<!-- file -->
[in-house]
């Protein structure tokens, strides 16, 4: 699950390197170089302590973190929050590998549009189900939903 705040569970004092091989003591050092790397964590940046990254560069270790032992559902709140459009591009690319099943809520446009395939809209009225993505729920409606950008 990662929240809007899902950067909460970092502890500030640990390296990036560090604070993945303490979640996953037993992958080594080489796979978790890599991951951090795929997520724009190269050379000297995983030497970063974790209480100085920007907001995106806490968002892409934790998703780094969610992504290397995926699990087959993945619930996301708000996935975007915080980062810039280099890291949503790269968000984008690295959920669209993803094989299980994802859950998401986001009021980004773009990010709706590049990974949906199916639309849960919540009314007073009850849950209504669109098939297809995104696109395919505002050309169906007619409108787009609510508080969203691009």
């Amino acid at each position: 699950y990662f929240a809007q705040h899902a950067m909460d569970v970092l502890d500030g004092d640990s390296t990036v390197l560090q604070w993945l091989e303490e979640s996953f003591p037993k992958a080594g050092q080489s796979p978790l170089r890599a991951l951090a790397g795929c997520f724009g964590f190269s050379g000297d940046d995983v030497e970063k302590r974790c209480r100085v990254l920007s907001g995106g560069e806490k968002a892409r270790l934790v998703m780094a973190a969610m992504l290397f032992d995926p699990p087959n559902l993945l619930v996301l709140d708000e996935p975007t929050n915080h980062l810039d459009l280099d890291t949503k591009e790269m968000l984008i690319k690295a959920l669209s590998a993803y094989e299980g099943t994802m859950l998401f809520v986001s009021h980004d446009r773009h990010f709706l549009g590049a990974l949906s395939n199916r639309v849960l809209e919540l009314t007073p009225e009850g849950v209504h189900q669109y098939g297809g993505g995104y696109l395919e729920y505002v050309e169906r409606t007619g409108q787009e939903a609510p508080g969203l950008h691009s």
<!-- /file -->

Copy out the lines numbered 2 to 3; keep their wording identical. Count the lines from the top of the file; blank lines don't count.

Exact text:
């Protein structure tokens, strides 16, 4: 699950390197170089302590973190929050590998549009189900939903 705040569970004092091989003591050092790397964590940046990254560069270790032992559902709140459009591009690319099943809520446009395939809209009225993505729920409606950008 990662929240809007899902950067909460970092502890500030640990390296990036560090604070993945303490979640996953037993992958080594080489796979978790890599991951951090795929997520724009190269050379000297995983030497970063974790209480100085920007907001995106806490968002892409934790998703780094969610992504290397995926699990087959993945619930996301708000996935975007915080980062810039280099890291949503790269968000984008690295959920669209993803094989299980994802859950998401986001009021980004773009990010709706590049990974949906199916639309849960919540009314007073009850849950209504669109098939297809995104696109395919505002050309169906007619409108787009609510508080969203691009």
């Amino acid at each position: 699950y990662f929240a809007q705040h899902a950067m909460d569970v970092l502890d500030g004092d640990s390296t990036v390197l560090q604070w993945l091989e303490e979640s996953f003591p037993k992958a080594g050092q080489s796979p978790l170089r890599a991951l951090a790397g795929c997520f724009g964590f190269s050379g000297d940046d995983v030497e970063k302590r974790c209480r100085v990254l920007s907001g995106g560069e806490k968002a892409r270790l934790v998703m780094a973190a969610m992504l290397f032992d995926p699990p087959n559902l993945l619930v996301l709140d708000e996935p975007t929050n915080h980062l810039d459009l280099d890291t949503k591009e790269m968000l984008i690319k690295a959920l669209s590998a993803y094989e299980g099943t994802m859950l998401f809520v986001s009021h980004d446009r773009h990010f709706l549009g590049a990974l949906s395939n199916r639309v849960l809209e919540l009314t007073p009225e009850g849950v209504h189900q669109y098939g297809g993505g995104y696109l395919e729920y505002v050309e169906r409606t007619g409108q787009e939903a609510p508080g969203l950008h691009s």